Building a web app with functional programming - Elm - part II

Summary

  1. Building a web app with functional programming series :bookmark:
  2. Definition of production ready :bookmark:
  3. Elm - part I :bookmark:
  4. Elm - part II :bookmark:
  5. Haskell - part I :bookmark:
  6. Haskell - part II :bookmark:

Time to talk about Elm’s ecosystem ! If you haven’t read it yet, check out part I of Building a web app with functional programming.

Guide, documentations and best practices

It might sounds peculiar to talk about Elm’s guide but it helped me get up to speed in few hours. This is quite a satisfying feeling to be writing real world code after a day or two. Thanks to its well written and beginner friendly guide, understanding how Elm’s architecture works is a painless process.

The very same can be said about its documentation. Official libraries or not, I haven’t found a documentation that was poorly written yet. To be fair, I don’t use many unofficial libraries. But still, I believe writing good documentation is part of Elm’s spirit.

Elm comes with tons of materials to learn from. Some content helped me understand and improve my overall skills. I would particularly recommend watching all of Richard Feldman talks which were all helpful designing better architecture.

Community

Elm has a great community. When I had questions, answers are always helpful. It might not be that surprising but I think it’s a huge deal. Learning from scratch a language that uses FP’s concepts (sum types, pure function, Maybe…) for traditional developers is difficult so having an empathic community helps a lot !

Tooling

I won’t write much about the tooling as I almost don’t use anything. I write Elm with emacs without any plugins and it feels nice enough. I tried to install elm language server protocol (LSP) on emacs but failed miserably :pensive:. I will probably give it another try later this year but I don’t feel the urge to have IDE features for now. The compiler itself is plenty enough for my needs.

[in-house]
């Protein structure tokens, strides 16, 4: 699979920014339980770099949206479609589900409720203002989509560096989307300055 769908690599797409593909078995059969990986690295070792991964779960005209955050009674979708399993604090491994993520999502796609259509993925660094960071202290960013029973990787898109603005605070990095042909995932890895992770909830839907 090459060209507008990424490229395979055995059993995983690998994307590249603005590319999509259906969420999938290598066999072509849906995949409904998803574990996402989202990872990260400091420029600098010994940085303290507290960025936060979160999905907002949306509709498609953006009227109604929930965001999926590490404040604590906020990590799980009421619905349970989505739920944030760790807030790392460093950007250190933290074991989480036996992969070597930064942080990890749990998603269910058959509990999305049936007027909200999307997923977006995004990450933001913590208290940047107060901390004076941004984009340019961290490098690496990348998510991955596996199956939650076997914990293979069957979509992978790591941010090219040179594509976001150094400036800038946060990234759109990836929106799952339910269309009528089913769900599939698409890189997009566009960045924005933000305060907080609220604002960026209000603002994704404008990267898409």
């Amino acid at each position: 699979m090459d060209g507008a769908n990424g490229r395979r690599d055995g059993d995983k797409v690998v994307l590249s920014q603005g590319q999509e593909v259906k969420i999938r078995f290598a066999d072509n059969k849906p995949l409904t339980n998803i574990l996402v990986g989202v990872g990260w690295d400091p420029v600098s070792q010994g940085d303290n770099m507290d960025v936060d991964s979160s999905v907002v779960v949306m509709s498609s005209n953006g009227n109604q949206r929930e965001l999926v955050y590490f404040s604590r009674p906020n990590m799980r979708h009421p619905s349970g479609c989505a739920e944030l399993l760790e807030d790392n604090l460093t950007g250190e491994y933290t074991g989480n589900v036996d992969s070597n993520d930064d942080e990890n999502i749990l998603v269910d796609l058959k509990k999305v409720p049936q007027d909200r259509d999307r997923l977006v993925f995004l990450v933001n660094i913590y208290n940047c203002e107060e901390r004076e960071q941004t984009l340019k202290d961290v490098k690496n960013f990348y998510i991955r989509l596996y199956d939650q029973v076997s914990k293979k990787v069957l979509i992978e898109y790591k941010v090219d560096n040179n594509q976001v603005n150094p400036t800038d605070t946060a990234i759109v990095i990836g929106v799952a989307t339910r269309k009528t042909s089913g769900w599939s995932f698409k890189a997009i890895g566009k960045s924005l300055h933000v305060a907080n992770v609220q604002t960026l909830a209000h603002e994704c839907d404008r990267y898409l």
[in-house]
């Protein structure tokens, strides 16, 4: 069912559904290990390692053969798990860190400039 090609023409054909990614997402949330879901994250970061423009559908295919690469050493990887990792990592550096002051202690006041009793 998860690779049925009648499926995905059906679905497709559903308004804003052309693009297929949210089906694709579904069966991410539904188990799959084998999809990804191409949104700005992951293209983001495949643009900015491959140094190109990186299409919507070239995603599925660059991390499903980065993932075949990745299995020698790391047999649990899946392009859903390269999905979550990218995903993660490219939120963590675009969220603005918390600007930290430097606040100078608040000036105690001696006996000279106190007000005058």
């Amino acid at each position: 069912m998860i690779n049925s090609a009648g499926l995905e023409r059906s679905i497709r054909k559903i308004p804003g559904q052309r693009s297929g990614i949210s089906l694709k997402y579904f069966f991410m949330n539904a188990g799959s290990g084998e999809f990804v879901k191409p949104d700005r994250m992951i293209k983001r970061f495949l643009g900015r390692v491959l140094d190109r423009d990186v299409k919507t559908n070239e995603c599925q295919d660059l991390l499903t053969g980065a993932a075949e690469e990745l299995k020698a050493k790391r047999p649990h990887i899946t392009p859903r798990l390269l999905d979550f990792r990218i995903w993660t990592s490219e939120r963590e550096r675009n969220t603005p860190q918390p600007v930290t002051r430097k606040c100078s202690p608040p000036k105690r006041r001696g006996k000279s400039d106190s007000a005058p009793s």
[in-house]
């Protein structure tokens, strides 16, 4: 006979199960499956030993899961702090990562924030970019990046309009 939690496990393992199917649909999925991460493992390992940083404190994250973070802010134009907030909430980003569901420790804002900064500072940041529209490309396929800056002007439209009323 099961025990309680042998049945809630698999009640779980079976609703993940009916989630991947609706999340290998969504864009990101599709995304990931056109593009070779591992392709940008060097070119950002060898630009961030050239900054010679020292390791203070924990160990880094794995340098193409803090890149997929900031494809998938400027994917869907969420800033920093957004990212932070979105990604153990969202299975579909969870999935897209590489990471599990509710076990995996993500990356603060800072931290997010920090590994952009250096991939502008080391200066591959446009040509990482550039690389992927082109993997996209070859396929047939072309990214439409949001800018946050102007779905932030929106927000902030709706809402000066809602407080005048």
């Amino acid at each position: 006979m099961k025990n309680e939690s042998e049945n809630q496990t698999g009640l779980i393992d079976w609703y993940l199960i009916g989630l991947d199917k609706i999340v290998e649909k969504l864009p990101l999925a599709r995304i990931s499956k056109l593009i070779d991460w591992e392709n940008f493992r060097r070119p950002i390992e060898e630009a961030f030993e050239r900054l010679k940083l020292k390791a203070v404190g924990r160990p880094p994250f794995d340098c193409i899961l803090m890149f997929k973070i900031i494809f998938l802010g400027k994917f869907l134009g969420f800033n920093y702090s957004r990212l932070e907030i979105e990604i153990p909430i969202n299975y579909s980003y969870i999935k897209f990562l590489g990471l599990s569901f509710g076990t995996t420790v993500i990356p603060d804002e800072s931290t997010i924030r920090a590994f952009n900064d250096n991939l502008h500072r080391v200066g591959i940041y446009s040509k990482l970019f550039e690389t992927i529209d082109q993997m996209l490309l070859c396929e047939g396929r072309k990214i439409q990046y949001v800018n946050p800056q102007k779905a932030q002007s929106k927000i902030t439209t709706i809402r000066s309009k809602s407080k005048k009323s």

Elm-UI

I couldn’t finish this part on Elm without talking about Elm-ui.
I have to admit beforehand that I loathe CSS. Hours of buttons and labels/inputs aligments triggers angers when I hear the CSS word. Even Flexbox and other famous frameworks (bootstrap and whatnot) could not completely ease the pain.
So when I had to start writing CSS again, I could feel the frustration rushing back.

Then, some day, I stumbled on elm-ui, a library designed to replace CSS. I gave it a try and quickly adopted it.
With Elm-ui, you won’t have to write css ever again. You directly integrate the element properties (shape, alignment, color…) within your business code.

Initially I thought that not splitting the presentation, decoration from the business layer would be a terrible idea but so far I haven’t found any downsides and it integrates nicely with my project without any maintainability costs.
Elm-ui saved me hundreds of hours of frustration, helped me design a nice UI (not mobile friendly in complete honesty) and made UI development fun again.

Conclusion

The downsides

There are many fields I haven’t experimented yet. Javascript interaction with Ports, mobile UI/UX design, more advanced UI like modals, animations… So I don’t have the full picture of the language. But from my experience, it’s hard to give any impactful downsides. After months of development, I have yet to find something that felt inherently bad or could be improved.
Sure it will feel a bit verbose for Haskellers and some concepts are hard to initially grasp for beginners (json encoder/decoder, url parsing, maybe) but that’s hardly an inconvenience compared to the gain in productivity.

I will keep on writing elm and maybe I’ll find downsides. In the meantime, give it a try, you won’t be disappointed!

Production ready?

So is it production ready ? :100:% yes. The learning curve is quite shallow so your team will get up to speed in a matter of days. The benefits are huge:

If it fits your need you should totally embrace Elm.

Delightful language?

Because of its friendly community, its well written guides/documentation, its beginner focused approach and its fast and helpful compiler, Elm has become my go to language for front end application.

It is such a great product that I also advise people who want to learn about functional programming to avoid Scala or Haskell and learn Elm instead. In my opinion, Elm does a fabulous job at discovering the advantages of functional programming over more traditional paradigms.

So yeah, it doesn’t come as a surprise that I find Elm a delightful language :heart:

:cactus: